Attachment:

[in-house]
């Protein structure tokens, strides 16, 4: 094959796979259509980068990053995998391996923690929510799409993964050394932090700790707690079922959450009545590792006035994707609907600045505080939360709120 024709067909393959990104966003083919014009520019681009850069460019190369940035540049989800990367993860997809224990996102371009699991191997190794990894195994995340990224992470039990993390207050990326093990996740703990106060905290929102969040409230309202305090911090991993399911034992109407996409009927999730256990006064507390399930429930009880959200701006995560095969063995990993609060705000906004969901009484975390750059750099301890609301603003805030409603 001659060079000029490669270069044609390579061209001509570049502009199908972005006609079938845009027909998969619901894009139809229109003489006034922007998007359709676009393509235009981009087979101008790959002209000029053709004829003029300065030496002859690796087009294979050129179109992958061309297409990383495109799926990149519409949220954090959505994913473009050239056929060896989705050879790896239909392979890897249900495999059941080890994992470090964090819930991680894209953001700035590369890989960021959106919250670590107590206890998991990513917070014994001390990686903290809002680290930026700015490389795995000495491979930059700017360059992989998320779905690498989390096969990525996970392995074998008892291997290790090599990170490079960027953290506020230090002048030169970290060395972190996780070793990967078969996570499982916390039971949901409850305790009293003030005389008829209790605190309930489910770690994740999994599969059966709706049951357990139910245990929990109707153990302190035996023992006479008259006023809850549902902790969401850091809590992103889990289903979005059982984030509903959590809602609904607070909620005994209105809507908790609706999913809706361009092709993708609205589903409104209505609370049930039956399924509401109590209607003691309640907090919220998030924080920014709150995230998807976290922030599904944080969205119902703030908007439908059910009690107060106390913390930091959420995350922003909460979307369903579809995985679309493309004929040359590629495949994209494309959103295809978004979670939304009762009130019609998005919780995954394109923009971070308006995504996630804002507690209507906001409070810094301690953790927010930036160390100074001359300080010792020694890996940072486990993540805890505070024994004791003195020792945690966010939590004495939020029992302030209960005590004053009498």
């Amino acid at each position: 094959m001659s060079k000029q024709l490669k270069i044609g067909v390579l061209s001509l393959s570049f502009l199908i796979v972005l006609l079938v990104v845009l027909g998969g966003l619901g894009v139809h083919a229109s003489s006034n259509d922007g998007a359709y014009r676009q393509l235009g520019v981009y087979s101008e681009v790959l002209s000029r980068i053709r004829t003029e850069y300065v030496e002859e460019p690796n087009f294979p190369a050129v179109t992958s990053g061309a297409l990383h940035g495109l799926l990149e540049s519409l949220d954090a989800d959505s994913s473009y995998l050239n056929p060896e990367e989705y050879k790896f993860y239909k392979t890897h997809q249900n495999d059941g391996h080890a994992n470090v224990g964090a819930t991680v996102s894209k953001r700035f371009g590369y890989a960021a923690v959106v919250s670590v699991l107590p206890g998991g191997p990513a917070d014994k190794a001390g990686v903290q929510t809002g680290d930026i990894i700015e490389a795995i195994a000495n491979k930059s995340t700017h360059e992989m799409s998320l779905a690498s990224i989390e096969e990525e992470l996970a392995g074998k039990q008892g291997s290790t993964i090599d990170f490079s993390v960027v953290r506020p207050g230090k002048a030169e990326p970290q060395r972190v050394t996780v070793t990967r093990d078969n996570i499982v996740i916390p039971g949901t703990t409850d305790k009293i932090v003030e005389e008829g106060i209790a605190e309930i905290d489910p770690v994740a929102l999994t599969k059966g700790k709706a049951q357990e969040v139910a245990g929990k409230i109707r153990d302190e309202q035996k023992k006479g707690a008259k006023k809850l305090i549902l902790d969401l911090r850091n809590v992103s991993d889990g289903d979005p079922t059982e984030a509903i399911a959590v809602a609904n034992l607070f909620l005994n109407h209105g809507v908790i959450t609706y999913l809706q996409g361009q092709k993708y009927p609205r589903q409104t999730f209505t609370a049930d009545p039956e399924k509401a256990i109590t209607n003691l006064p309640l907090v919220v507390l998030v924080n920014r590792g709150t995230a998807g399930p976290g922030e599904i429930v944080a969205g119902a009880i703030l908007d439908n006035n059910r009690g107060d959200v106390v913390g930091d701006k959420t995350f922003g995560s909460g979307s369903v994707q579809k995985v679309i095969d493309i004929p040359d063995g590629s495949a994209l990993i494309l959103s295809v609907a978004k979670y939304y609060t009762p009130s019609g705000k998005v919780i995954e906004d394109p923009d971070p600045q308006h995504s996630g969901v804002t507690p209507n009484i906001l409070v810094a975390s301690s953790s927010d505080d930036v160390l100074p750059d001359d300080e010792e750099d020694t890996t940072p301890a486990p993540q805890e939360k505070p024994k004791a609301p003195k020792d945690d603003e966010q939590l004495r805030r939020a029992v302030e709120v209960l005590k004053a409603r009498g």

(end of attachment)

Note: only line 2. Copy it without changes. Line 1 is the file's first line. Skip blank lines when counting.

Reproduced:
């Protein structure tokens, strides 16, 4: 094959796979259509980068990053995998391996923690929510799409993964050394932090700790707690079922959450009545590792006035994707609907600045505080939360709120 024709067909393959990104966003083919014009520019681009850069460019190369940035540049989800990367993860997809224990996102371009699991191997190794990894195994995340990224992470039990993390207050990326093990996740703990106060905290929102969040409230309202305090911090991993399911034992109407996409009927999730256990006064507390399930429930009880959200701006995560095969063995990993609060705000906004969901009484975390750059750099301890609301603003805030409603 001659060079000029490669270069044609390579061209001509570049502009199908972005006609079938845009027909998969619901894009139809229109003489006034922007998007359709676009393509235009981009087979101008790959002209000029053709004829003029300065030496002859690796087009294979050129179109992958061309297409990383495109799926990149519409949220954090959505994913473009050239056929060896989705050879790896239909392979890897249900495999059941080890994992470090964090819930991680894209953001700035590369890989960021959106919250670590107590206890998991990513917070014994001390990686903290809002680290930026700015490389795995000495491979930059700017360059992989998320779905690498989390096969990525996970392995074998008892291997290790090599990170490079960027953290506020230090002048030169970290060395972190996780070793990967078969996570499982916390039971949901409850305790009293003030005389008829209790605190309930489910770690994740999994599969059966709706049951357990139910245990929990109707153990302190035996023992006479008259006023809850549902902790969401850091809590992103889990289903979005059982984030509903959590809602609904607070909620005994209105809507908790609706999913809706361009092709993708609205589903409104209505609370049930039956399924509401109590209607003691309640907090919220998030924080920014709150995230998807976290922030599904944080969205119902703030908007439908059910009690107060106390913390930091959420995350922003909460979307369903579809995985679309493309004929040359590629495949994209494309959103295809978004979670939304009762009130019609998005919780995954394109923009971070308006995504996630804002507690209507906001409070810094301690953790927010930036160390100074001359300080010792020694890996940072486990993540805890505070024994004791003195020792945690966010939590004495939020029992302030209960005590004053009498």